Clinical utility of deep learning motion correction for T1 weighted MPRAGE MR images

Research output: Contribution to journalArticleResearchpeer-review


Purpose: To evaluate the clinical utility of the application of a deep learning motion correction technique on 3D MPRAGE magnetic resonance images acquired in routine clinical practice. Methods: An encoder-decoder deep learning network inspired by InceptionResnet was trained on public datasets. The clinical utility of the trained network was evaluated retrospectively on 27 3D MPRAGE T1 weighted motion degraded MR images identified by radiologists during reporting. The assessment of image quality was performed by one board-certified radiologist and one senior radiology trainee for nine neuroanatomical regions of the brain using a five-point visual grading scale. Results: The deep learning motion correction technique resulted in reduced ghosting, ringing and blurring for all the brain regions investigated. The larger regions of interest such as ventricles improved the least (1.81 to 1.16, p-value: < 0.0001) while the smaller but complex regions such as the hippocampus improved most (3.0 to 1.67, p-value: < 0.0001). The Wilcox rank tests of image quality differences for the nine neuroanatomical regions were all statistically significant (p < 0.001). Overall, 60 % of the neuroanatomical regions were improved, 39 % were unchanged and 1 % were degraded. Out of the unchanged cases, 28 % were already scored at the highest image quality before motion correction. It was found that approximately 13 % of repeated scans could be avoided using the DL motion correction approach. Conclusion: The deep learning motion correction technique improved the overall visual perception of the 3D T1 weighted MPRAGE brain images. This would improve the clinical utility of otherwise motion degraded images and allow visualisation of normal anatomy and even subtle pathology.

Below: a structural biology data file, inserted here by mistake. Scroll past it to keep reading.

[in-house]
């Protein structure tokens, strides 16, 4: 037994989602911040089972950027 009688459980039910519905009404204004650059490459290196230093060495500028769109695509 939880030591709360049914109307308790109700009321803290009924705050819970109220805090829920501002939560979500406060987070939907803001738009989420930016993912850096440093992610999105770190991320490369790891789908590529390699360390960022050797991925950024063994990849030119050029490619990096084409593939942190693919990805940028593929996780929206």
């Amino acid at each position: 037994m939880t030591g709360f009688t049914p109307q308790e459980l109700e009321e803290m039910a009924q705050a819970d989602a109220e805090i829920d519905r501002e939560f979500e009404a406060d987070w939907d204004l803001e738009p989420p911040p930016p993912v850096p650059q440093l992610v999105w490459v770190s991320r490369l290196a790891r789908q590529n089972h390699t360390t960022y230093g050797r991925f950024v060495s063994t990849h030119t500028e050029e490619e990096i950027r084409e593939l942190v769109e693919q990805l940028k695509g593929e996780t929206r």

Original languageEnglish
Article number109384
Number of pages11
JournalEuropean Journal of Radiology
Publication statusPublished - Dec 2020


  • Convolutional neural network
  • Deep learning
  • Magnetic resonance imaging
  • MRI motion artifacts

Cite this